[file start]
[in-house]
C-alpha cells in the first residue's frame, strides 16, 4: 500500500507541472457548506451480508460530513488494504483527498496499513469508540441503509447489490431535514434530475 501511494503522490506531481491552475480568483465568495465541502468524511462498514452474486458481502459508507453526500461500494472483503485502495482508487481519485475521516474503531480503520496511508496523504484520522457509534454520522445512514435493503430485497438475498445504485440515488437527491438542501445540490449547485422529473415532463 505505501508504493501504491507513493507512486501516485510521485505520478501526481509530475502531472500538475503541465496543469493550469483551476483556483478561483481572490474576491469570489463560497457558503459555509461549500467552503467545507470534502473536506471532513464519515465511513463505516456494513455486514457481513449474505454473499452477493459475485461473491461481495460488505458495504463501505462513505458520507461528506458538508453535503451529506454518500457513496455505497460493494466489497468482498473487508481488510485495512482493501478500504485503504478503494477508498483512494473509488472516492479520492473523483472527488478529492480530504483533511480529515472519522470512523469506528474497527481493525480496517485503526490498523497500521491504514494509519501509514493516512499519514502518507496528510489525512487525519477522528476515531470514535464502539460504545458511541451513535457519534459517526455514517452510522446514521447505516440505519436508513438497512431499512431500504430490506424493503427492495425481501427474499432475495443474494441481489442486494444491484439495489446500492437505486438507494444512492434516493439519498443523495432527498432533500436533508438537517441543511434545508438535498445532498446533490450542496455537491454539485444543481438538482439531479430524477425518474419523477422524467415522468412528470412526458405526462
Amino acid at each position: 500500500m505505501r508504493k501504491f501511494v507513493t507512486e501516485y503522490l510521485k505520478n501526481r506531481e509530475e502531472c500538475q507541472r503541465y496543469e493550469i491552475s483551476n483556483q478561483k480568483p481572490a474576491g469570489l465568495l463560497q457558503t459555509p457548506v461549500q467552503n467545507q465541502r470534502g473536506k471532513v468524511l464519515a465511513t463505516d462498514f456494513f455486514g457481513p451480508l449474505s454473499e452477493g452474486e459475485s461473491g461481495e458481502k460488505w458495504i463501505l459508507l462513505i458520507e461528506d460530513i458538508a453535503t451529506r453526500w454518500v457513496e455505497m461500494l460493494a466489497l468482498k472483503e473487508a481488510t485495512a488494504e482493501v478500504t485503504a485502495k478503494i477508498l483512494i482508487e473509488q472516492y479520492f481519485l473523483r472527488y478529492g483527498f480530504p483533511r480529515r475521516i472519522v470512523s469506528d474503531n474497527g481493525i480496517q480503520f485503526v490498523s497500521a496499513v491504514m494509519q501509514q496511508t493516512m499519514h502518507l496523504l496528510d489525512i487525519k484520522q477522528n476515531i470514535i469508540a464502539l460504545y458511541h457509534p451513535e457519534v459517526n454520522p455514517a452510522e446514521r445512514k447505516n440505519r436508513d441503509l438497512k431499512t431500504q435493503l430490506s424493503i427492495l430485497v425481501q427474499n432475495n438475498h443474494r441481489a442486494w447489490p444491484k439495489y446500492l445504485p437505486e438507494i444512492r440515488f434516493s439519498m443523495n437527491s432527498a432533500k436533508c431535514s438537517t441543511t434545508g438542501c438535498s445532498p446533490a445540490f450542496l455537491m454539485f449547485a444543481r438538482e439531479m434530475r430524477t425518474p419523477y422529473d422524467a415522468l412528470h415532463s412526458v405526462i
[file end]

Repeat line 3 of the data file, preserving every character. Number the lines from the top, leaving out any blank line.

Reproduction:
Amino acid at each position: 500500500m505505501r508504493k501504491f501511494v507513493t507512486e501516485y503522490l510521485k505520478n501526481r506531481e509530475e502531472c500538475q507541472r503541465y496543469e493550469i491552475s483551476n483556483q478561483k480568483p481572490a474576491g469570489l465568495l463560497q457558503t459555509p457548506v461549500q467552503n467545507q465541502r470534502g473536506k471532513v468524511l464519515a465511513t463505516d462498514f456494513f455486514g457481513p451480508l449474505s454473499e452477493g452474486e459475485s461473491g461481495e458481502k460488505w458495504i463501505l459508507l462513505i458520507e461528506d460530513i458538508a453535503t451529506r453526500w454518500v457513496e455505497m461500494l460493494a466489497l468482498k472483503e473487508a481488510t485495512a488494504e482493501v478500504t485503504a485502495k478503494i477508498l483512494i482508487e473509488q472516492y479520492f481519485l473523483r472527488y478529492g483527498f480530504p483533511r480529515r475521516i472519522v470512523s469506528d474503531n474497527g481493525i480496517q480503520f485503526v490498523s497500521a496499513v491504514m494509519q501509514q496511508t493516512m499519514h502518507l496523504l496528510d489525512i487525519k484520522q477522528n476515531i470514535i469508540a464502539l460504545y458511541h457509534p451513535e457519534v459517526n454520522p455514517a452510522e446514521r445512514k447505516n440505519r436508513d441503509l438497512k431499512t431500504q435493503l430490506s424493503i427492495l430485497v425481501q427474499n432475495n438475498h443474494r441481489a442486494w447489490p444491484k439495489y446500492l445504485p437505486e438507494i444512492r440515488f434516493s439519498m443523495n437527491s432527498a432533500k436533508c431535514s438537517t441543511t434545508g438542501c438535498s445532498p446533490a445540490f450542496l455537491m454539485f449547485a444543481r438538482e439531479m434530475r430524477t425518474p419523477y422529473d422524467a415522468l412528470h415532463s412526458v405526462i